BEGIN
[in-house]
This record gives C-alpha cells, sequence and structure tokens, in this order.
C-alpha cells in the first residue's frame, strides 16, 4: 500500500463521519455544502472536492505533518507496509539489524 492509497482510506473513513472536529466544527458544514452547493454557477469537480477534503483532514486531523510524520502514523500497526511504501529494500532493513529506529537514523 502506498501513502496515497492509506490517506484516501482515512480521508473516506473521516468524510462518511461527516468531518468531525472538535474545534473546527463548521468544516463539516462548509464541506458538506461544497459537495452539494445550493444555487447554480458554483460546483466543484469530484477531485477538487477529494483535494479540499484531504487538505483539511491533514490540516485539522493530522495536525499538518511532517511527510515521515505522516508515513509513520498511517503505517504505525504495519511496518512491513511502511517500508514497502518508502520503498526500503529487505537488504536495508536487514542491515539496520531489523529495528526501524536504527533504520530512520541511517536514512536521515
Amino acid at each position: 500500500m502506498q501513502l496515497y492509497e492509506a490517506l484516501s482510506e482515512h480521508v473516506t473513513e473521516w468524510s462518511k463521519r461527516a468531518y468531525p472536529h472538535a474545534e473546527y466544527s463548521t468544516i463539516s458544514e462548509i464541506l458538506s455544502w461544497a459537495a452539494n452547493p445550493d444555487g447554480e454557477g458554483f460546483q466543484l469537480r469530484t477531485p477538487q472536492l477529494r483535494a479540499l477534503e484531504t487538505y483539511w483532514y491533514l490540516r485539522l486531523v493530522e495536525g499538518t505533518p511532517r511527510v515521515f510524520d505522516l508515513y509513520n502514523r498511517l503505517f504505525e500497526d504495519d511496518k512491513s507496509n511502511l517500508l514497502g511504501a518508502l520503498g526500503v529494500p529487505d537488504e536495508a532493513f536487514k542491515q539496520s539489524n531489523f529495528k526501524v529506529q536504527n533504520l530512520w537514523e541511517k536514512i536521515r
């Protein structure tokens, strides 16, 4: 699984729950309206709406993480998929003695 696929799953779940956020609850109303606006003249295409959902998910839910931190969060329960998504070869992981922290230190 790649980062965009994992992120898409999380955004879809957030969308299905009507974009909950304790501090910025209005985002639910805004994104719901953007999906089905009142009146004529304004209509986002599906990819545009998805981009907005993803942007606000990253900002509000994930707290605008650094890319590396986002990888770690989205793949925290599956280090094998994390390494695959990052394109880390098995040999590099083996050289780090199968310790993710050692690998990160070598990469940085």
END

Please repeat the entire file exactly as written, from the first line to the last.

[in-house]
This record gives C-alpha cells, sequence and structure tokens, in this order.
C-alpha cells in the first residue's frame, strides 16, 4: 500500500463521519455544502472536492505533518507496509539489524 492509497482510506473513513472536529466544527458544514452547493454557477469537480477534503483532514486531523510524520502514523500497526511504501529494500532493513529506529537514523 502506498501513502496515497492509506490517506484516501482515512480521508473516506473521516468524510462518511461527516468531518468531525472538535474545534473546527463548521468544516463539516462548509464541506458538506461544497459537495452539494445550493444555487447554480458554483460546483466543484469530484477531485477538487477529494483535494479540499484531504487538505483539511491533514490540516485539522493530522495536525499538518511532517511527510515521515505522516508515513509513520498511517503505517504505525504495519511496518512491513511502511517500508514497502518508502520503498526500503529487505537488504536495508536487514542491515539496520531489523529495528526501524536504527533504520530512520541511517536514512536521515
Amino acid at each position: 500500500m502506498q501513502l496515497y492509497e492509506a490517506l484516501s482510506e482515512h480521508v473516506t473513513e473521516w468524510s462518511k463521519r461527516a468531518y468531525p472536529h472538535a474545534e473546527y466544527s463548521t468544516i463539516s458544514e462548509i464541506l458538506s455544502w461544497a459537495a452539494n452547493p445550493d444555487g447554480e454557477g458554483f460546483q466543484l469537480r469530484t477531485p477538487q472536492l477529494r483535494a479540499l477534503e484531504t487538505y483539511w483532514y491533514l490540516r485539522l486531523v493530522e495536525g499538518t505533518p511532517r511527510v515521515f510524520d505522516l508515513y509513520n502514523r498511517l503505517f504505525e500497526d504495519d511496518k512491513s507496509n511502511l517500508l514497502g511504501a518508502l520503498g526500503v529494500p529487505d537488504e536495508a532493513f536487514k542491515q539496520s539489524n531489523f529495528k526501524v529506529q536504527n533504520l530512520w537514523e541511517k536514512i536521515r
């Protein structure tokens, strides 16, 4: 699984729950309206709406993480998929003695 696929799953779940956020609850109303606006003249295409959902998910839910931190969060329960998504070869992981922290230190 790649980062965009994992992120898409999380955004879809957030969308299905009507974009909950304790501090910025209005985002639910805004994104719901953007999906089905009142009146004529304004209509986002599906990819545009998805981009907005993803942007606000990253900002509000994930707290605008650094890319590396986002990888770690989205793949925290599956280090094998994390390494695959990052394109880390098995040999590099083996050289780090199968310790993710050692690998990160070598990469940085």